On Balance

I really feel that I should follow up on my last post where I said 'a few things'.  I was feeling pretty conflicted when I wrote that and since then I've had time to simmer down a little and reflect.  It's not that I've changed my opinions really, but I've had chance to put a few things in order in my head.

One of the things I said was that 'on balance' I believe that my son is better off with me.  I know that sounds harsh and would perhaps offend birth parents, and some in the adoptee community who feel the loss and rejection of being abandoned or removed from their birth family very deeply, but that's why I included the words 'on balance'.

No human life runs perfectly.  Some people seem to have all the luck but, in reality, all of our lives are full of decisions between various options, and often the best we can achieve is an 'on balance' best.  Adoptees are not unique in this respect.  None of us can choose the circumstances of our birth or early years; in fact we will have been alive for many years before we can have a real effect on the direction our lives will take.  As a result, we are all living with the consequences of decisions that were taken on our behalf before we were in a position to have any say on the matter.

Neither are we born as 'clean slates' as I read somewhere recently.  We are all born with a genetic heritage, the effects of which cannot be fully quantified, but are certain to include certain physical characteristics as well as, possibly, hereditary conditions, or predispositions to certain conditions.  None of that is within our control. 

Genetic factors, environmental factors, personalities, family circumstances . . . these are just some of the things that work together to make each individual's life unique.  Even if two people have shared some of the same life experiences, there is no reason to believe that the consquences of these experiences will have played out the same way in both of their lives.  Two people can respond quite differently to virtually identical experiences.

This is why I cringe when I hear someone say something like, "You can't understand unless you have experienced [x/y/z]".    Firstly, this sentence crushes conversation and discussion rather like the infamous debate-ending Nazi analogy of Godwin's law.  It denies the other person in the conversation any rights whatsoever to engage with the topic at hand, assuming that unless they have direct personal experience of the exact circumstances under discussion, they can have nothing of relevance to contribute.  In my experience, the "You can't understand . . . " card is usually played when the speaker is not getting the sort of sympathetic response they were looking for, and in that context simply closes down the conversation, leaving the speaker free to carry on feeling or thinking whatever they want, closed to any advice, direction or input that does not chime with their emotional state at that time.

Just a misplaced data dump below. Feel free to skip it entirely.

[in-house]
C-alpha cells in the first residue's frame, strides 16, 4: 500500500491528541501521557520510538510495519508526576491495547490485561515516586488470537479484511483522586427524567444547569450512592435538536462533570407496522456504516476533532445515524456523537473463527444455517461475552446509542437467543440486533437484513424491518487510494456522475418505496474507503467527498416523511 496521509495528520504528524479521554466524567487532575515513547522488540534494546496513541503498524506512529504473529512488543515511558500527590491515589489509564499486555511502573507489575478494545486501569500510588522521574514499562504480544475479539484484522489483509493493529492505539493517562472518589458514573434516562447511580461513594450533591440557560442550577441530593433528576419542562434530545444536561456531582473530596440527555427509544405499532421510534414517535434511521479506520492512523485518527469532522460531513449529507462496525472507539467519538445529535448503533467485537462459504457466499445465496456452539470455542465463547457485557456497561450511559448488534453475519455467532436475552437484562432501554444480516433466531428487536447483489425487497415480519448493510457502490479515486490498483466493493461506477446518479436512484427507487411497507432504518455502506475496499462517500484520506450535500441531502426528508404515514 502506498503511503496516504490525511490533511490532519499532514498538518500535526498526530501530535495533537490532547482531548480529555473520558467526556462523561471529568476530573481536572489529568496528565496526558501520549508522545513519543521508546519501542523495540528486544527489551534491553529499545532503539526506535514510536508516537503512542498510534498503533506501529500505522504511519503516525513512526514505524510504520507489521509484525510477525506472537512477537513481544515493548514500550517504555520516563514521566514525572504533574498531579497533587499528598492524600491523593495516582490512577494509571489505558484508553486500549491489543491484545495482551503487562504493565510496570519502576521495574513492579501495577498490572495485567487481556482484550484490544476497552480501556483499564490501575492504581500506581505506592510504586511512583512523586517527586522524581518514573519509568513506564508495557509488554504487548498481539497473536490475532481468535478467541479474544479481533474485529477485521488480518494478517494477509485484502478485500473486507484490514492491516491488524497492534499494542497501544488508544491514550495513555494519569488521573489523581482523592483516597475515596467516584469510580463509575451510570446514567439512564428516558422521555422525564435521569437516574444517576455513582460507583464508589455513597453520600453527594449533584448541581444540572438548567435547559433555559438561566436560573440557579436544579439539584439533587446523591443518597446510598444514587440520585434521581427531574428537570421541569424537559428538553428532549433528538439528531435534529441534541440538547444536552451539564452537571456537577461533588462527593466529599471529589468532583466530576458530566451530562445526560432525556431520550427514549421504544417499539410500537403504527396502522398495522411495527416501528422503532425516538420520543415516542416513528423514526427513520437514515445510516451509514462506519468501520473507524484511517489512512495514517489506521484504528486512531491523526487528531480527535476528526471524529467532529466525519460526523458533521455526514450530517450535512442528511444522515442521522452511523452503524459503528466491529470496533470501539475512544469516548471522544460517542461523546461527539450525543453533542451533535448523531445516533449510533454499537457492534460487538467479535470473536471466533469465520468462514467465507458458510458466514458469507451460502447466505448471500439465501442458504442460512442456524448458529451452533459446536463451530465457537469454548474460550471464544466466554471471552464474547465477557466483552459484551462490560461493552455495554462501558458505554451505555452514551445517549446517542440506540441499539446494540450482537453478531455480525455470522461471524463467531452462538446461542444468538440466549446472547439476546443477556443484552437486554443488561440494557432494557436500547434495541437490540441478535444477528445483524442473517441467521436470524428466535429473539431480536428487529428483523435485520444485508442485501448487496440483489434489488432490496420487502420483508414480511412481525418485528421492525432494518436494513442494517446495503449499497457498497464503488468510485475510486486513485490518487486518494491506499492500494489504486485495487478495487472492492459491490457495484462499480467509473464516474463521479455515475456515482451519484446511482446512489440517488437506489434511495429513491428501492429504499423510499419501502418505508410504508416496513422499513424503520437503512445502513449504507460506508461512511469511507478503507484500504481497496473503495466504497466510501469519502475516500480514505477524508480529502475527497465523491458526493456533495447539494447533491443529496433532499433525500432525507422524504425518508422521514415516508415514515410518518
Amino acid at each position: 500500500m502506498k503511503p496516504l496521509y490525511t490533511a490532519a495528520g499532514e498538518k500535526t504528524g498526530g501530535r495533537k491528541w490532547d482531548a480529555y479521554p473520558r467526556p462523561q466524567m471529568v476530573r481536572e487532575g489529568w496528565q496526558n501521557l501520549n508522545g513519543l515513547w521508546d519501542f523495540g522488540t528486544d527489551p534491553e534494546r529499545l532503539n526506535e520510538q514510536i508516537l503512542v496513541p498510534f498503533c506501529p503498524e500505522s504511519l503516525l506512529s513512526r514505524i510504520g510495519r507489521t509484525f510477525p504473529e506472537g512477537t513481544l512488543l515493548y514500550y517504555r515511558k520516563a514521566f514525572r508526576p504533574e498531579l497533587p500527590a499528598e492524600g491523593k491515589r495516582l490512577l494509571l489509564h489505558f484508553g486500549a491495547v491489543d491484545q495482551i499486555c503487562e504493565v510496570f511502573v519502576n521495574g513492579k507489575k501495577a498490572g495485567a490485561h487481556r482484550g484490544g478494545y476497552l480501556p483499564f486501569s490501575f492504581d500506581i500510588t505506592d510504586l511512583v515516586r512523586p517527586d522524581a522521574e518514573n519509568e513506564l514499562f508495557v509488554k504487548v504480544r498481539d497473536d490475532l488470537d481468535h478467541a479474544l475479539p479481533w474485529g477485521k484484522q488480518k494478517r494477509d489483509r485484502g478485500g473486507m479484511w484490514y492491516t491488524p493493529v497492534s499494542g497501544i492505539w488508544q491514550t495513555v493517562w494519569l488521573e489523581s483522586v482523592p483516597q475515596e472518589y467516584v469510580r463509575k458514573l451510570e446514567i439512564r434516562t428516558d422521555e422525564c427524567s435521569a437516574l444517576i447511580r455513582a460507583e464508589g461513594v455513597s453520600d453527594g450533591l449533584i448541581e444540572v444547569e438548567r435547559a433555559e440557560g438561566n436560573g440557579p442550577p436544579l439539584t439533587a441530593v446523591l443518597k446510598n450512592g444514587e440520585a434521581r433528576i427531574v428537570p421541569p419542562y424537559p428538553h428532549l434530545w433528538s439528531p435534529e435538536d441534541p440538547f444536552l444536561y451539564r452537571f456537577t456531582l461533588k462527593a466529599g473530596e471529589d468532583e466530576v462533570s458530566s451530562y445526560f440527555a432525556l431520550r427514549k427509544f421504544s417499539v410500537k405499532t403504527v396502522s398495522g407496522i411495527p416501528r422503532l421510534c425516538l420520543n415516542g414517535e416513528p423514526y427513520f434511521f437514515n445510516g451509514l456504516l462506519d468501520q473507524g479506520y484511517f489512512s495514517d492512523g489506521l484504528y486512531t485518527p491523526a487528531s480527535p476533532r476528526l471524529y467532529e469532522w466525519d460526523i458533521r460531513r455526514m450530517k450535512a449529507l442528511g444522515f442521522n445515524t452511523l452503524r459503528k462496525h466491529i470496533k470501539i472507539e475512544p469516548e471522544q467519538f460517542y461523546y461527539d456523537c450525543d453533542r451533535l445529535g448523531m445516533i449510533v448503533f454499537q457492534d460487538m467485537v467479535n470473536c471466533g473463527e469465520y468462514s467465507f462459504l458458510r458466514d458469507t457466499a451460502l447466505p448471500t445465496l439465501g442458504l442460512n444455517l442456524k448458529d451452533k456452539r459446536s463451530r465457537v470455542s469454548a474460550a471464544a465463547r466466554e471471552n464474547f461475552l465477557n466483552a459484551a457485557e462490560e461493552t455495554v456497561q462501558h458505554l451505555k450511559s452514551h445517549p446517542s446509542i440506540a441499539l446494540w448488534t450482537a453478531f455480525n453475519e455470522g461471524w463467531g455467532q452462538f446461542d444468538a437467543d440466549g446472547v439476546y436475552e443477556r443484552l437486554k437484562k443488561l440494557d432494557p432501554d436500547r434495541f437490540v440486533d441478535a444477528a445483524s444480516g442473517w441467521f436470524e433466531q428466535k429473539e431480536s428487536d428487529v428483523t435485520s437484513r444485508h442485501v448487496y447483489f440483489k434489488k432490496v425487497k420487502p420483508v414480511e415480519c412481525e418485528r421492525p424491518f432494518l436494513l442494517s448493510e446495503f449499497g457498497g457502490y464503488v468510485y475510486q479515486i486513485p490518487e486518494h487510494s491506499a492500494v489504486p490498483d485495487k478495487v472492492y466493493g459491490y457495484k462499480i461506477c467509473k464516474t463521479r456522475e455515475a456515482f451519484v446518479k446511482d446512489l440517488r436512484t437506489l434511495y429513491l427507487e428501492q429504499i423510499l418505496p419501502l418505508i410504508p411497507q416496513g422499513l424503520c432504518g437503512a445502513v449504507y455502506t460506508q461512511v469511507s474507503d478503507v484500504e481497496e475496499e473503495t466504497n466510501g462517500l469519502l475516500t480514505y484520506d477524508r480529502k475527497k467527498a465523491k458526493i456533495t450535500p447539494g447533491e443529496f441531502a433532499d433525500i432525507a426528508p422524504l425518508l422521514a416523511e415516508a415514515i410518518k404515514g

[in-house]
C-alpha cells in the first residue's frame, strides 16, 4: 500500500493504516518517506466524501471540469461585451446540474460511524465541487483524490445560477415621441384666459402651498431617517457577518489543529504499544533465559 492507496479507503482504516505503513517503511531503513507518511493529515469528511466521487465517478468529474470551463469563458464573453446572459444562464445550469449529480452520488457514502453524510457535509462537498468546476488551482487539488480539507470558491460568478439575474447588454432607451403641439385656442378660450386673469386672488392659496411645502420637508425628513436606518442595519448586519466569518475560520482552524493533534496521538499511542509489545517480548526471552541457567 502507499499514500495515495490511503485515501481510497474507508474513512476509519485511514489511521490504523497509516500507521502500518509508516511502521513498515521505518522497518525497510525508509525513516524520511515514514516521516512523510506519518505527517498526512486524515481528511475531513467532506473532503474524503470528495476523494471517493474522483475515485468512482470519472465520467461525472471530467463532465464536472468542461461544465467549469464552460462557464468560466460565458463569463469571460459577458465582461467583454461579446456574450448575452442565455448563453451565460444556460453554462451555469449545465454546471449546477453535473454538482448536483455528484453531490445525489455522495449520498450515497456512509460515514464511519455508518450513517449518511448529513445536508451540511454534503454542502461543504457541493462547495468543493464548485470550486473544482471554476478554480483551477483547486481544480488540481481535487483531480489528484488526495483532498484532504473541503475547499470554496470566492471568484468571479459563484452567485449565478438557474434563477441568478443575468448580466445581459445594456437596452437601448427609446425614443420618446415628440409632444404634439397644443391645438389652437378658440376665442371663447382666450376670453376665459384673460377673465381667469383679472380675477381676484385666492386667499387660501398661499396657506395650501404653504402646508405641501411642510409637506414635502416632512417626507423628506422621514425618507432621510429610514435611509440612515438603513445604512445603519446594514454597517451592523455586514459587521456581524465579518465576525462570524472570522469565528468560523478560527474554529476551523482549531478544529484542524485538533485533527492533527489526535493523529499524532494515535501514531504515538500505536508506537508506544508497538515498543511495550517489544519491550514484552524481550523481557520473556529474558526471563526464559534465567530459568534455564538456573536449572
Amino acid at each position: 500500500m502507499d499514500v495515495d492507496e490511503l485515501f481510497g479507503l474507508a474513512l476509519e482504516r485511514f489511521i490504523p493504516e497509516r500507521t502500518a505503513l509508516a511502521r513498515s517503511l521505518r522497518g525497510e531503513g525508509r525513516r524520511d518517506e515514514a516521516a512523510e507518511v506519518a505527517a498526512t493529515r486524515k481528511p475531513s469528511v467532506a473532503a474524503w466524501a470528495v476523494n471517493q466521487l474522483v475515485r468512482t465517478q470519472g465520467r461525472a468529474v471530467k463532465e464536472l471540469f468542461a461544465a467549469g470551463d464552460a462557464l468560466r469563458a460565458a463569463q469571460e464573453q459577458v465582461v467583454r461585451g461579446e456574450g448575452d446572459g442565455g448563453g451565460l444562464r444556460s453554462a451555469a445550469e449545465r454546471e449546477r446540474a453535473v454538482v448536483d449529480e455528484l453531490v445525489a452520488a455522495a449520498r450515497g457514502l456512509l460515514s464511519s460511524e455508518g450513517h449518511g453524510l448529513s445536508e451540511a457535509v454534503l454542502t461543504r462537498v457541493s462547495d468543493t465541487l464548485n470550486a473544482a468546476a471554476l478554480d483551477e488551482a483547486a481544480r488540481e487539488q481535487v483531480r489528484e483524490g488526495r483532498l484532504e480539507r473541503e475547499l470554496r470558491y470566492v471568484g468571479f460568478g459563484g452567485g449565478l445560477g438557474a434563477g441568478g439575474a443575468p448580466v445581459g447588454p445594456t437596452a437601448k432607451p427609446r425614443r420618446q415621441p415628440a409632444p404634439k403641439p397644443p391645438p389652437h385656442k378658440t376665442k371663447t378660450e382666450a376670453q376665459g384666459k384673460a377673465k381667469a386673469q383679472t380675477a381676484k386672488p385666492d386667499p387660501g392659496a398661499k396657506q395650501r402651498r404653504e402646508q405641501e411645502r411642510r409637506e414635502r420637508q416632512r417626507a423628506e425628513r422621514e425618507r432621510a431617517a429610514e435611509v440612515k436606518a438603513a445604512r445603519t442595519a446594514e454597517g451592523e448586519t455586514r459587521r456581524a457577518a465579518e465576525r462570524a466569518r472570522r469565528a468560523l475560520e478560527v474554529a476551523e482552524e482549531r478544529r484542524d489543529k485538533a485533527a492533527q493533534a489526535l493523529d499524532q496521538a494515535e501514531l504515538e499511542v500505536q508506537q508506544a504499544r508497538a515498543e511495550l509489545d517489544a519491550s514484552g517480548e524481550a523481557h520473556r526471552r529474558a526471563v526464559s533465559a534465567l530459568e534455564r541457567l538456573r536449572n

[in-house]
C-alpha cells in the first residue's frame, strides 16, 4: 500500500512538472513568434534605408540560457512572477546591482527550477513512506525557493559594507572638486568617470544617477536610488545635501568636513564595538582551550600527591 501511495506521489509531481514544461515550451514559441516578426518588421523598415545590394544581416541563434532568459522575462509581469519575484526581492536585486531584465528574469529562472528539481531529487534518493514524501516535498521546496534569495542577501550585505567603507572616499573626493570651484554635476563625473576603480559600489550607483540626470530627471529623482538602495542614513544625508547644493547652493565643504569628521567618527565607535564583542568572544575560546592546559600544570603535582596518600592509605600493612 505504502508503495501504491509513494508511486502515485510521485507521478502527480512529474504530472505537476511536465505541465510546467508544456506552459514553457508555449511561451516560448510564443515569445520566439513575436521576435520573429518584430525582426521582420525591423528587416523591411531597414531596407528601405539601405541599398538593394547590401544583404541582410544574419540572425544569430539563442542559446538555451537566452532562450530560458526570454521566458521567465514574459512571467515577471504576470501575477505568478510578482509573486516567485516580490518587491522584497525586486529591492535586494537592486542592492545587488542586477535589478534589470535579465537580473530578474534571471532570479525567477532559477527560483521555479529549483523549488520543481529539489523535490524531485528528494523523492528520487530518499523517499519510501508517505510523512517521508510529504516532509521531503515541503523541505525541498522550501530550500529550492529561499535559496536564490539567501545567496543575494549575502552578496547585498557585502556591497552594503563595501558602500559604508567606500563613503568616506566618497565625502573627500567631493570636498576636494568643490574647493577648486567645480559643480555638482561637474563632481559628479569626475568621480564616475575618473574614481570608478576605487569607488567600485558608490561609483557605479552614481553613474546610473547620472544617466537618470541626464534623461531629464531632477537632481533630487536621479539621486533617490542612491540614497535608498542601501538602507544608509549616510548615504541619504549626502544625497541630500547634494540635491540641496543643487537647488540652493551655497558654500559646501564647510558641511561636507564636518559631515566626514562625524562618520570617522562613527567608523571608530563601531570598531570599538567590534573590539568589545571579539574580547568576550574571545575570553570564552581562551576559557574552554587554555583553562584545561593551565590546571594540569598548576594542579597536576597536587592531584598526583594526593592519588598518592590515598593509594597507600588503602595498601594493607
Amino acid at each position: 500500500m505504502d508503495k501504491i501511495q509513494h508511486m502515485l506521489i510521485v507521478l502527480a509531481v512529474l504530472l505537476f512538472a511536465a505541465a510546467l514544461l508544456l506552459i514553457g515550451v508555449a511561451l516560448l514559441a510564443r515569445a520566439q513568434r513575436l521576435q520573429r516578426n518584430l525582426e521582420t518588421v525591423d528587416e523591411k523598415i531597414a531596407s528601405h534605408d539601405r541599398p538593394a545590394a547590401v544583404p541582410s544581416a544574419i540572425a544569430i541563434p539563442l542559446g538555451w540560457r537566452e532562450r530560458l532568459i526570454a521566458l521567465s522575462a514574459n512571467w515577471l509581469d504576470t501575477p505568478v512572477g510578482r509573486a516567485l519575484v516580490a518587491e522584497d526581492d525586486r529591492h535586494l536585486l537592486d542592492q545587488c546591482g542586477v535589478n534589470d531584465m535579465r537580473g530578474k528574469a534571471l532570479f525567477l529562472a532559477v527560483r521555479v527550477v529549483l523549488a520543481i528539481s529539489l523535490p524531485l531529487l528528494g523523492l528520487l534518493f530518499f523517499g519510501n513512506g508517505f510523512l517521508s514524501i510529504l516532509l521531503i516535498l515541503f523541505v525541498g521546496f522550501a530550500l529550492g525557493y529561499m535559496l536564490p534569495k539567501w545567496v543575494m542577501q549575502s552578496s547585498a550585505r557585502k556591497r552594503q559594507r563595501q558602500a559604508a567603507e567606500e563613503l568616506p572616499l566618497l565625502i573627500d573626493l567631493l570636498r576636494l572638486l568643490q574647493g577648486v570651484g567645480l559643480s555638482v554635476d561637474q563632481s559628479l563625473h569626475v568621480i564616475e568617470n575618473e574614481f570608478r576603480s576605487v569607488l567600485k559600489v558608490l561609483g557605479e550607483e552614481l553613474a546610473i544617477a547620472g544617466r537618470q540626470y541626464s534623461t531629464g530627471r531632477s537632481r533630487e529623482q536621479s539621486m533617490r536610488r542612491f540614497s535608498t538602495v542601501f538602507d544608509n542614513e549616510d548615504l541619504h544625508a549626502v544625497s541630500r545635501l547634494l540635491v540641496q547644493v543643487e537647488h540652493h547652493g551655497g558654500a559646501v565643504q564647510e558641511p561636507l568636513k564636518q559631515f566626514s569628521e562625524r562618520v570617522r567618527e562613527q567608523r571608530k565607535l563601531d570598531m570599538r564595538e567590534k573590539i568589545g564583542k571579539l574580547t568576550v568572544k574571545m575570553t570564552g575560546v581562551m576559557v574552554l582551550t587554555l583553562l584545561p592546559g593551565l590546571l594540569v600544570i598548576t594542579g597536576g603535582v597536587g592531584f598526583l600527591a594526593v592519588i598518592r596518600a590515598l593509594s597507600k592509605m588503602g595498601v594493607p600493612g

Secondly, it's a sentence that plays on the cult of individualistic, experience-based thinking that seems to hold sway in just about every arena, where a person's own feelings on an issue that they are strongly invested in may not be challenged in any way.  While individuals' experiences are to be listened to seriously, they are not the only, or necessarily the best, forms of information on any given subject.  There is a reason why policies for dealing with terrorists and kidnappers are formulated by those who are not actually experiencing those crises - nobody in their right mind would ever say "We do not negotiate with terrorists" if it was their child who was in danger.  In that situation, burdened with a strong emotional reaction, the long-term benefits of refusing to negotiate with terrorists would be completely forgotten, seeming irrelevant and cruel.  In some circumstances, we need to step away from the maelstrom of emotion, and make decisions based on wider principles - 'on balance' decisions.